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Let $M$ be a flat $R$-module. Then the following are equivalent:

1) for every $R$-module $N$ we have $M\otimes_R N\neq0$

2) for every maximal ideal $m$ of $R$ we have $M\neq mM$

I did 1 implies 2. I'm having some problem in 2 implies 1: if $M\otimes_R N=0$ then also $M/mM\otimes_{R/m} N/mN=0$ and so (being vector spaces) or $M=mM$ and we have a contradiction or $N=mN$ but I don't know how to continue, could you help me please?

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Nitpick: In (1) you want to require $N \neq 0$. –  Dylan Moreland May 18 '12 at 3:30
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2 Answers

up vote 3 down vote accepted

Suppose there exists a module $N$ such that $M\otimes N=0$. Let $n\in N$ be non-zero and consider the submodule $N'=Rm\subseteq N$. Since $M$ is flat, the map $M\otimes N'\to M\otimes N$ is injective, and therefore $M\otimes N'=0$. Now $N'$ is isomorphic to $R/I$ where $I$ is the annihilator of $n$ in $R$. If $\newcommand\m{\mathfrak m}$ is a maximal ideal containing $I$, there is a surjection $N'\cong R/I\to R/\m$, and tensoring it with $M$ we get that the map $M\otimes N'\to M\otimes R/\m$ is surjective. Since its domain is zero, $M\otimes R/\m$ is zero.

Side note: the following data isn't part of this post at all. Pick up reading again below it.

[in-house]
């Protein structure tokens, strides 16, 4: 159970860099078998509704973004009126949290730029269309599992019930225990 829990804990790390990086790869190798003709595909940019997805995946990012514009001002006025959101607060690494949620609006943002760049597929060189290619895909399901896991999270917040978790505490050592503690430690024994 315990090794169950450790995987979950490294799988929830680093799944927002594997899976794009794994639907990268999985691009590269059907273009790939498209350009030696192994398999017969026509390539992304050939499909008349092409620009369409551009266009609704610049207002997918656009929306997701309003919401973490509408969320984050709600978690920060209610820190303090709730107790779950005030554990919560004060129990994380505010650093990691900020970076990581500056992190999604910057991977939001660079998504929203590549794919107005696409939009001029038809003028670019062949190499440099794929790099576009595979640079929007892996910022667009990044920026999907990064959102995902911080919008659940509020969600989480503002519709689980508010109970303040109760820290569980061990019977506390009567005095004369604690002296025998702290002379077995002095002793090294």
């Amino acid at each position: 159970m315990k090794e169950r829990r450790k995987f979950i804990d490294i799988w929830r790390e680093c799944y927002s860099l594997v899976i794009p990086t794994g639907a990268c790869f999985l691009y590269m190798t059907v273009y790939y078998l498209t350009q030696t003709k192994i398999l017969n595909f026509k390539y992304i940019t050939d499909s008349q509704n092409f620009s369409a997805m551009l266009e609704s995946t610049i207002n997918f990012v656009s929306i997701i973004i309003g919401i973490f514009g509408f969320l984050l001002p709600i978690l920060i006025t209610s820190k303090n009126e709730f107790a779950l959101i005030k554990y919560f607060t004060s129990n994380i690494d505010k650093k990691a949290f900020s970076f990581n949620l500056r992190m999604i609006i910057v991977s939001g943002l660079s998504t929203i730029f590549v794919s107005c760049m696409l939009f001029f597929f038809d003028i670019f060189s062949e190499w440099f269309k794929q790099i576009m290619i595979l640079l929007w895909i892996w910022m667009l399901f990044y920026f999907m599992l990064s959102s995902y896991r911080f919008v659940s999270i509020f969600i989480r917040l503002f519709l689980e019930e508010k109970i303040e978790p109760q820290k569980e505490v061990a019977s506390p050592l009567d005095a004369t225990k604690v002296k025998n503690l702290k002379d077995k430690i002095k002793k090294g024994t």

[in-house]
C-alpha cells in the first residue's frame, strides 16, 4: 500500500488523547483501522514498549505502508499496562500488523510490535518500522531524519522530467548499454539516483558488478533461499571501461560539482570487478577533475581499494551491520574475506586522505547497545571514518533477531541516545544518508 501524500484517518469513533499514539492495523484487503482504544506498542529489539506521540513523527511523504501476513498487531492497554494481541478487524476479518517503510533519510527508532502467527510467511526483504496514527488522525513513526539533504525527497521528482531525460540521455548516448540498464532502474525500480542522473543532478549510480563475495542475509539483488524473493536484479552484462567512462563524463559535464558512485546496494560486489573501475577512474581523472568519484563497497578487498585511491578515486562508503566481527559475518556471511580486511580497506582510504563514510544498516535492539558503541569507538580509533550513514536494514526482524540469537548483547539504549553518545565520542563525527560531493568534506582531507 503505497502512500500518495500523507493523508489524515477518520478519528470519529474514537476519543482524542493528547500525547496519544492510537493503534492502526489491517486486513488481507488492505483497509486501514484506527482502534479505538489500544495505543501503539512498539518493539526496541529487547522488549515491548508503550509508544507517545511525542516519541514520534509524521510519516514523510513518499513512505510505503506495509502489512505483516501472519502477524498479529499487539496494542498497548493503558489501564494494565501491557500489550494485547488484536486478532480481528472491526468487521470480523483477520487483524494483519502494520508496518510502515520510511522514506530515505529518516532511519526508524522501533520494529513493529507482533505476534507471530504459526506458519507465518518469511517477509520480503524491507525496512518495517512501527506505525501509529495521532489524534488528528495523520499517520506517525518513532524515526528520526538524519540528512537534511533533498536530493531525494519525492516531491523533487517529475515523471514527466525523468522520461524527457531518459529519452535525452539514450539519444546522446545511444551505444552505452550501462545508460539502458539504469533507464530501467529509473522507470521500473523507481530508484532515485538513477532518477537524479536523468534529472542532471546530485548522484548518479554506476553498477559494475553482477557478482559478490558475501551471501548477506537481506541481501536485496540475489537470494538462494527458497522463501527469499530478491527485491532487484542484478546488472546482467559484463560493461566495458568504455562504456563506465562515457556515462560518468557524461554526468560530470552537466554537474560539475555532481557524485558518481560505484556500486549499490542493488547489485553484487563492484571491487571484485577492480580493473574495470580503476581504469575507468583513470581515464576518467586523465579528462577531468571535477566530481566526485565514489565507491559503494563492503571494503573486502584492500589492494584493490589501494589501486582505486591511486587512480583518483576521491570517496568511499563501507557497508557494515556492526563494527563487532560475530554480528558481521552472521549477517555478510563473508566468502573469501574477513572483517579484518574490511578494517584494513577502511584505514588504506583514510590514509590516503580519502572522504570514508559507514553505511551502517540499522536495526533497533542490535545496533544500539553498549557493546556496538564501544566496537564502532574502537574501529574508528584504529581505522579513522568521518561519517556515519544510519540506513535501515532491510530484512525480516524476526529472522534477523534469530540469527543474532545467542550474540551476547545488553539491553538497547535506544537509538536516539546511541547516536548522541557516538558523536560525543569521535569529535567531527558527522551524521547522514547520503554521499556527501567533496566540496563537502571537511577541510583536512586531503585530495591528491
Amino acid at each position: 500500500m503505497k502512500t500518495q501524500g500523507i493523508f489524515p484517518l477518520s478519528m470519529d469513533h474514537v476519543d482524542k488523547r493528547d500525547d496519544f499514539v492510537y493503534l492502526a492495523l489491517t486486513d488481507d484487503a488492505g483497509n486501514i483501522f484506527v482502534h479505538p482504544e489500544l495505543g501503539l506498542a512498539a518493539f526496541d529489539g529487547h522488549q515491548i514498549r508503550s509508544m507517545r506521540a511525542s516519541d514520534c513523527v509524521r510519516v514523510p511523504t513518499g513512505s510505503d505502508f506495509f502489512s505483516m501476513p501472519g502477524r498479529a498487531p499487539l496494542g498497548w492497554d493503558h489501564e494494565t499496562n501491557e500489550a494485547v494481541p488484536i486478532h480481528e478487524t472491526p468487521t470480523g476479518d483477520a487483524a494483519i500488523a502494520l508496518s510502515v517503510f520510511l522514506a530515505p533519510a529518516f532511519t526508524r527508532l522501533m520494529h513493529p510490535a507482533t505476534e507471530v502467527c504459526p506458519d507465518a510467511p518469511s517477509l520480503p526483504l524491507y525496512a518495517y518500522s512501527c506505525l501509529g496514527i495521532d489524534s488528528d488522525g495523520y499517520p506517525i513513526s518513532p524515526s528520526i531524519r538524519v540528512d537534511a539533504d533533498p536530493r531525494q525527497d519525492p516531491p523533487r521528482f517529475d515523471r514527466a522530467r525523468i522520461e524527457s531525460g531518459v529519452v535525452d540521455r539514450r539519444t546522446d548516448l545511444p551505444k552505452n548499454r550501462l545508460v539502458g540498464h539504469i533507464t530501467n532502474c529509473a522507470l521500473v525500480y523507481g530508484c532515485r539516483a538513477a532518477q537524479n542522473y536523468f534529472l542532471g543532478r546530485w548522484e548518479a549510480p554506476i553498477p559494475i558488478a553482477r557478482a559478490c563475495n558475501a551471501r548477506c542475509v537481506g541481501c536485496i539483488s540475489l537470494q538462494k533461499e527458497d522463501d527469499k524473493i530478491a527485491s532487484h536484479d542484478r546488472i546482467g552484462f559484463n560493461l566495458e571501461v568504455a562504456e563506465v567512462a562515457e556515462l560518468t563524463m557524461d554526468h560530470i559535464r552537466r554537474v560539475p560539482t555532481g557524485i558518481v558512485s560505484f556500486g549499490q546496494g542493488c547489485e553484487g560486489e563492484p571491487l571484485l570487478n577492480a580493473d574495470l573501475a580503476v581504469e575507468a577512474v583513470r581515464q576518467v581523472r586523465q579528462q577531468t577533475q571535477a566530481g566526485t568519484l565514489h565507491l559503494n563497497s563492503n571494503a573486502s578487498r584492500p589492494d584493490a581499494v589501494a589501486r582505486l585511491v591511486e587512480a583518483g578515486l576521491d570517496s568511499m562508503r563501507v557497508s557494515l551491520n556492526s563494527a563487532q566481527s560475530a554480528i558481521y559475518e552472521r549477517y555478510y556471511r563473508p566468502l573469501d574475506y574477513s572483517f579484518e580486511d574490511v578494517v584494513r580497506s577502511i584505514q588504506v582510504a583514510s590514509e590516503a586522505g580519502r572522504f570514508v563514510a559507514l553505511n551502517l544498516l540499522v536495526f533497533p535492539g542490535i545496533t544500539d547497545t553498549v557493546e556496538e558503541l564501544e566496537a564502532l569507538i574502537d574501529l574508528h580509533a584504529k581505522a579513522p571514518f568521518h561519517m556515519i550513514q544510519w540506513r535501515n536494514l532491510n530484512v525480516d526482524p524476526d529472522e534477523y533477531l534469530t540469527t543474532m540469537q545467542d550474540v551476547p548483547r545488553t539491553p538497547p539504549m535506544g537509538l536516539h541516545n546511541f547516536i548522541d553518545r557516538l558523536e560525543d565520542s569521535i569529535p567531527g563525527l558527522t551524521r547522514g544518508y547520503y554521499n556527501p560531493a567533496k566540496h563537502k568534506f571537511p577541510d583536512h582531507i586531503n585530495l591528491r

But $M\otimes R/\m\cong M/\m M$, so this impossible.

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I think your idea for (2) $\Rightarrow$ (1) works after a couple of reductions. [Isn't commutative algebra always this way?] I'm not sure that what follows is essentially different from Mariano's excellent answer, but just in case:

To show that $N = 0$ it's enough to show that $N_\mathfrak m = 0$ for each maximal ideal $\mathfrak m$. So we can assume that $(A, \mathfrak m)$ is local. If $N' \subset N$ is a submodule then $M \otimes_A N' = 0$ by flatness, so assume that $N$ is finitely generated. Now when you run your argument, Nakayama is available.

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